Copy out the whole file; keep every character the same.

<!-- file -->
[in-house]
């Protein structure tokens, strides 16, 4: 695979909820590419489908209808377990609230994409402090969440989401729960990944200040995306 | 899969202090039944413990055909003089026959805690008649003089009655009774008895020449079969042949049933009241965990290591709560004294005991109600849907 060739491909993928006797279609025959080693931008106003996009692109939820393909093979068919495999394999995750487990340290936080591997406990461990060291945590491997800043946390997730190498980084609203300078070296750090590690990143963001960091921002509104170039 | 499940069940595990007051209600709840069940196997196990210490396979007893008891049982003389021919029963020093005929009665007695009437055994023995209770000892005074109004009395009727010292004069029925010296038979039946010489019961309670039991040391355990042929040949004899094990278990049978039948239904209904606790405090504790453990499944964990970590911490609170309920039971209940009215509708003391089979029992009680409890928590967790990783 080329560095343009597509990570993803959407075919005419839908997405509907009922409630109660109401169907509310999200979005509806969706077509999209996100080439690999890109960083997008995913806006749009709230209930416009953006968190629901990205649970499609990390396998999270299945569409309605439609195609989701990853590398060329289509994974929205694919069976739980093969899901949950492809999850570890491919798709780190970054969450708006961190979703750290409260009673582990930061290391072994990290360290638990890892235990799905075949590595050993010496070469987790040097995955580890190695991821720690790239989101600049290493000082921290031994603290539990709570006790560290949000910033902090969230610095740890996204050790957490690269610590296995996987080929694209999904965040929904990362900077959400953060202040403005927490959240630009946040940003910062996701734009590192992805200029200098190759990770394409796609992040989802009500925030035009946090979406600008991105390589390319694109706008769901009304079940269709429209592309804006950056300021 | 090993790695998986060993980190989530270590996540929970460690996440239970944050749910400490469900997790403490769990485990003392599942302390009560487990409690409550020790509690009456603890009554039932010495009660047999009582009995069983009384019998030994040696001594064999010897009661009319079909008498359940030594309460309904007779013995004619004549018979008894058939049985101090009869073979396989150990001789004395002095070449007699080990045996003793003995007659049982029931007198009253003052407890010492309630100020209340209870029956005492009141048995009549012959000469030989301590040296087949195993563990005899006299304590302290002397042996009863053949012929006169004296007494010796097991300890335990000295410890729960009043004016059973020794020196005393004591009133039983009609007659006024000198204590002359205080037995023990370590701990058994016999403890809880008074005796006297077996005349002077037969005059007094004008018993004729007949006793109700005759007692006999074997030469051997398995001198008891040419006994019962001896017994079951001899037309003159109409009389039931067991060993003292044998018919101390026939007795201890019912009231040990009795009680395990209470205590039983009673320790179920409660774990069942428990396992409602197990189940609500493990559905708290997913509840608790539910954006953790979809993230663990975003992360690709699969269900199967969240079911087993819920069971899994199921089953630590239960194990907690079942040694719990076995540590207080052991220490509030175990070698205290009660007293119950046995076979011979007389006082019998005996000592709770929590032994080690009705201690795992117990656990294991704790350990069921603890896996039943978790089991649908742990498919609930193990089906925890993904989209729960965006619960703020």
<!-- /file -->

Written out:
[in-house]
């Protein structure tokens, strides 16, 4: 695979909820590419489908209808377990609230994409402090969440989401729960990944200040995306 | 899969202090039944413990055909003089026959805690008649003089009655009774008895020449079969042949049933009241965990290591709560004294005991109600849907 060739491909993928006797279609025959080693931008106003996009692109939820393909093979068919495999394999995750487990340290936080591997406990461990060291945590491997800043946390997730190498980084609203300078070296750090590690990143963001960091921002509104170039 | 499940069940595990007051209600709840069940196997196990210490396979007893008891049982003389021919029963020093005929009665007695009437055994023995209770000892005074109004009395009727010292004069029925010296038979039946010489019961309670039991040391355990042929040949004899094990278990049978039948239904209904606790405090504790453990499944964990970590911490609170309920039971209940009215509708003391089979029992009680409890928590967790990783 080329560095343009597509990570993803959407075919005419839908997405509907009922409630109660109401169907509310999200979005509806969706077509999209996100080439690999890109960083997008995913806006749009709230209930416009953006968190629901990205649970499609990390396998999270299945569409309605439609195609989701990853590398060329289509994974929205694919069976739980093969899901949950492809999850570890491919798709780190970054969450708006961190979703750290409260009673582990930061290391072994990290360290638990890892235990799905075949590595050993010496070469987790040097995955580890190695991821720690790239989101600049290493000082921290031994603290539990709570006790560290949000910033902090969230610095740890996204050790957490690269610590296995996987080929694209999904965040929904990362900077959400953060202040403005927490959240630009946040940003910062996701734009590192992805200029200098190759990770394409796609992040989802009500925030035009946090979406600008991105390589390319694109706008769901009304079940269709429209592309804006950056300021 | 090993790695998986060993980190989530270590996540929970460690996440239970944050749910400490469900997790403490769990485990003392599942302390009560487990409690409550020790509690009456603890009554039932010495009660047999009582009995069983009384019998030994040696001594064999010897009661009319079909008498359940030594309460309904007779013995004619004549018979008894058939049985101090009869073979396989150990001789004395002095070449007699080990045996003793003995007659049982029931007198009253003052407890010492309630100020209340209870029956005492009141048995009549012959000469030989301590040296087949195993563990005899006299304590302290002397042996009863053949012929006169004296007494010796097991300890335990000295410890729960009043004016059973020794020196005393004591009133039983009609007659006024000198204590002359205080037995023990370590701990058994016999403890809880008074005796006297077996005349002077037969005059007094004008018993004729007949006793109700005759007692006999074997030469051997398995001198008891040419006994019962001896017994079951001899037309003159109409009389039931067991060993003292044998018919101390026939007795201890019912009231040990009795009680395990209470205590039983009673320790179920409660774990069942428990396992409602197990189940609500493990559905708290997913509840608790539910954006953790979809993230663990975003992360690709699969269900199967969240079911087993819920069971899994199921089953630590239960194990907690079942040694719990076995540590207080052991220490509030175990070698205290009660007293119950046995076979011979007389006082019998005996000592709770929590032994080690009705201690795992117990656990294991704790350990069921603890896996039943978790089991649908742990498919609930193990089906925890993904989209729960965006619960703020």